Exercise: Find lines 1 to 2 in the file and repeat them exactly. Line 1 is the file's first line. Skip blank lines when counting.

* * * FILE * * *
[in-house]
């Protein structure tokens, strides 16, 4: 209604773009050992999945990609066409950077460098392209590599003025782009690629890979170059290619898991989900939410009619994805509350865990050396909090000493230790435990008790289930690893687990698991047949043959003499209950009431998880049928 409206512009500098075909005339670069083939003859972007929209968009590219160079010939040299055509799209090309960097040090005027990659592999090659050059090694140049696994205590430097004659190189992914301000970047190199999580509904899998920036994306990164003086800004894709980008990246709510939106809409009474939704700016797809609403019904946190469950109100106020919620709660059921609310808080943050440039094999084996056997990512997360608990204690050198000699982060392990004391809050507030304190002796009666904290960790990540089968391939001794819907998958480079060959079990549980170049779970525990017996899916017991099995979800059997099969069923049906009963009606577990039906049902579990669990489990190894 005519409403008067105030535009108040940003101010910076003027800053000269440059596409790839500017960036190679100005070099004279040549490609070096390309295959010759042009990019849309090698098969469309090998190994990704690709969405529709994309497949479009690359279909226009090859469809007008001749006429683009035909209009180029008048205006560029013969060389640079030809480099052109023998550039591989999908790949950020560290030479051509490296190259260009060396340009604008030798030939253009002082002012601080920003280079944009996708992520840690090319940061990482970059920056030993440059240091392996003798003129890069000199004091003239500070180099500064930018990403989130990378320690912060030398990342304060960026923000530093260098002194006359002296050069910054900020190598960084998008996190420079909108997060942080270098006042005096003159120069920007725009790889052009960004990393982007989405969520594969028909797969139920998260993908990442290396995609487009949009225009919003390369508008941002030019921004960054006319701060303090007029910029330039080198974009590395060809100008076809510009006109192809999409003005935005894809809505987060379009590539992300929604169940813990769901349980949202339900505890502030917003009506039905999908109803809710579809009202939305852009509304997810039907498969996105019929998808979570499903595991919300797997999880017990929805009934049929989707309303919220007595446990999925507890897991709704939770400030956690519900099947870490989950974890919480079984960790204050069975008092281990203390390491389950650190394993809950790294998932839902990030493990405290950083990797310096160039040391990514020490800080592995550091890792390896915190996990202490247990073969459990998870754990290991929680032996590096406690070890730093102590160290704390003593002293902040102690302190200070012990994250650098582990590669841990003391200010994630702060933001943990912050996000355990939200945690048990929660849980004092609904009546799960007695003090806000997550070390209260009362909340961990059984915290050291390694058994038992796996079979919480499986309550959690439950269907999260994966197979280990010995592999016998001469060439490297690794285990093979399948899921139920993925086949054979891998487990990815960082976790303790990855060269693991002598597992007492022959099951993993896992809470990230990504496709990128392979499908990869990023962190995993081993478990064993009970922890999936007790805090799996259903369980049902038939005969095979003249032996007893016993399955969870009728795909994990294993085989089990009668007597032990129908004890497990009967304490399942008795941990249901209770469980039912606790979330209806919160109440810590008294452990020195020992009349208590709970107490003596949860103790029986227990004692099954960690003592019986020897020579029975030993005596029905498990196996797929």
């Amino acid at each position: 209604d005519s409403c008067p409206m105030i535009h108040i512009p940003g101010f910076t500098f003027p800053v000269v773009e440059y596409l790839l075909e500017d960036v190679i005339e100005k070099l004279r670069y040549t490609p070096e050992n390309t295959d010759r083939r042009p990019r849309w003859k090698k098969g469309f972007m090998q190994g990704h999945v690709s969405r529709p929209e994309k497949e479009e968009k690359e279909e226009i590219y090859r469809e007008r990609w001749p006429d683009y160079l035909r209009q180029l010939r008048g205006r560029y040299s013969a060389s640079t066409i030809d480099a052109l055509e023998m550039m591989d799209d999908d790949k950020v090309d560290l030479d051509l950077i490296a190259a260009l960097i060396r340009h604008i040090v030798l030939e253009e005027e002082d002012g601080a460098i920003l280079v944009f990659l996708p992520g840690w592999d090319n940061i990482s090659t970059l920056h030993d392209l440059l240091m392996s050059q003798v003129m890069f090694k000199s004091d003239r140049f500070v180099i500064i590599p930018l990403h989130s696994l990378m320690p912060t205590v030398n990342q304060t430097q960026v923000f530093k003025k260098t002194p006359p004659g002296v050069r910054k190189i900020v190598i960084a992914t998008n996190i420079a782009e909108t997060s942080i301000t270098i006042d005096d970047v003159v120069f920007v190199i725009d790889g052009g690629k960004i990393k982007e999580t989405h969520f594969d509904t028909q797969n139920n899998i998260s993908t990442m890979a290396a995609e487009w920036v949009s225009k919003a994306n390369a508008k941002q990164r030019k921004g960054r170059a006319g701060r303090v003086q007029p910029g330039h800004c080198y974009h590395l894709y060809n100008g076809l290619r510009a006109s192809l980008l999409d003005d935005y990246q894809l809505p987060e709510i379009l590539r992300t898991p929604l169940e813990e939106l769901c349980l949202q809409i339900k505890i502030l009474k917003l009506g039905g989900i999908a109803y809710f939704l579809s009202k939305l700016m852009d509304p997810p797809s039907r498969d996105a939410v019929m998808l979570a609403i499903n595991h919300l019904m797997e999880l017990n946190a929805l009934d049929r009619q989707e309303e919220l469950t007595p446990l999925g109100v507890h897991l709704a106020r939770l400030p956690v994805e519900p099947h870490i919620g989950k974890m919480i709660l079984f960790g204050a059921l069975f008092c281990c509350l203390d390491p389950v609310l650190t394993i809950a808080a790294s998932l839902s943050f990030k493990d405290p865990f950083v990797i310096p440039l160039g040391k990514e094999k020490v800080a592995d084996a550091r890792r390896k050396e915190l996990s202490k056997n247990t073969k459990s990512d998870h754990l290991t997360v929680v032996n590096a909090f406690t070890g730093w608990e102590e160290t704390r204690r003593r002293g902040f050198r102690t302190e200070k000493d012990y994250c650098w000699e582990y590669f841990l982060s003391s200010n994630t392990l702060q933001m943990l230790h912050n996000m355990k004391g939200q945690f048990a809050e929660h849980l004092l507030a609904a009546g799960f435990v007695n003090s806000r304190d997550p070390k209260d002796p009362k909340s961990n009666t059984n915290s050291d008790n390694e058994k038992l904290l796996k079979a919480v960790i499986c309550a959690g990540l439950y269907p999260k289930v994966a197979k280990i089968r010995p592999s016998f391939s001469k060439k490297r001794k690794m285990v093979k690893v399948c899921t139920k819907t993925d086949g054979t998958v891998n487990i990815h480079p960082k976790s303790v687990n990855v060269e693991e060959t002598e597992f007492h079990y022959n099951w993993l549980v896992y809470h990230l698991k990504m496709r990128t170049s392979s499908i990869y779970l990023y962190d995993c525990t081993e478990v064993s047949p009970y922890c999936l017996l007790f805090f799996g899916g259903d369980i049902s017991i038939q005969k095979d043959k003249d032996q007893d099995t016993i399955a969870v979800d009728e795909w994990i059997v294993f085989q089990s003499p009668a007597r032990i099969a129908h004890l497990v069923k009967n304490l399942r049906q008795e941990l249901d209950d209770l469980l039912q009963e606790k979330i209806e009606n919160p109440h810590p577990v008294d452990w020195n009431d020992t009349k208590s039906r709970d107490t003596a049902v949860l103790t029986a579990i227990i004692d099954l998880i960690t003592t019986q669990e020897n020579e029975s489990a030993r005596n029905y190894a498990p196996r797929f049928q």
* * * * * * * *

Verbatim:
[in-house]
């Protein structure tokens, strides 16, 4: 209604773009050992999945990609066409950077460098392209590599003025782009690629890979170059290619898991989900939410009619994805509350865990050396909090000493230790435990008790289930690893687990698991047949043959003499209950009431998880049928 409206512009500098075909005339670069083939003859972007929209968009590219160079010939040299055509799209090309960097040090005027990659592999090659050059090694140049696994205590430097004659190189992914301000970047190199999580509904899998920036994306990164003086800004894709980008990246709510939106809409009474939704700016797809609403019904946190469950109100106020919620709660059921609310808080943050440039094999084996056997990512997360608990204690050198000699982060392990004391809050507030304190002796009666904290960790990540089968391939001794819907998958480079060959079990549980170049779970525990017996899916017991099995979800059997099969069923049906009963009606577990039906049902579990669990489990190894 005519409403008067105030535009108040940003101010910076003027800053000269440059596409790839500017960036190679100005070099004279040549490609070096390309295959010759042009990019849309090698098969469309090998190994990704690709969405529709994309497949479009690359279909226009090859469809007008001749006429683009035909209009180029008048205006560029013969060389640079030809480099052109023998550039591989999908790949950020560290030479051509490296190259260009060396340009604008030798030939253009002082002012601080920003280079944009996708992520840690090319940061990482970059920056030993440059240091392996003798003129890069000199004091003239500070180099500064930018990403989130990378320690912060030398990342304060960026923000530093260098002194006359002296050069910054900020190598960084998008996190420079909108997060942080270098006042005096003159120069920007725009790889052009960004990393982007989405969520594969028909797969139920998260993908990442290396995609487009949009225009919003390369508008941002030019921004960054006319701060303090007029910029330039080198974009590395060809100008076809510009006109192809999409003005935005894809809505987060379009590539992300929604169940813990769901349980949202339900505890502030917003009506039905999908109803809710579809009202939305852009509304997810039907498969996105019929998808979570499903595991919300797997999880017990929805009934049929989707309303919220007595446990999925507890897991709704939770400030956690519900099947870490989950974890919480079984960790204050069975008092281990203390390491389950650190394993809950790294998932839902990030493990405290950083990797310096160039040391990514020490800080592995550091890792390896915190996990202490247990073969459990998870754990290991929680032996590096406690070890730093102590160290704390003593002293902040102690302190200070012990994250650098582990590669841990003391200010994630702060933001943990912050996000355990939200945690048990929660849980004092609904009546799960007695003090806000997550070390209260009362909340961990059984915290050291390694058994038992796996079979919480499986309550959690439950269907999260994966197979280990010995592999016998001469060439490297690794285990093979399948899921139920993925086949054979891998487990990815960082976790303790990855060269693991002598597992007492022959099951993993896992809470990230990504496709990128392979499908990869990023962190995993081993478990064993009970922890999936007790805090799996259903369980049902038939005969095979003249032996007893016993399955969870009728795909994990294993085989089990009668007597032990129908004890497990009967304490399942008795941990249901209770469980039912606790979330209806919160109440810590008294452990020195020992009349208590709970107490003596949860103790029986227990004692099954960690003592019986020897020579029975030993005596029905498990196996797929």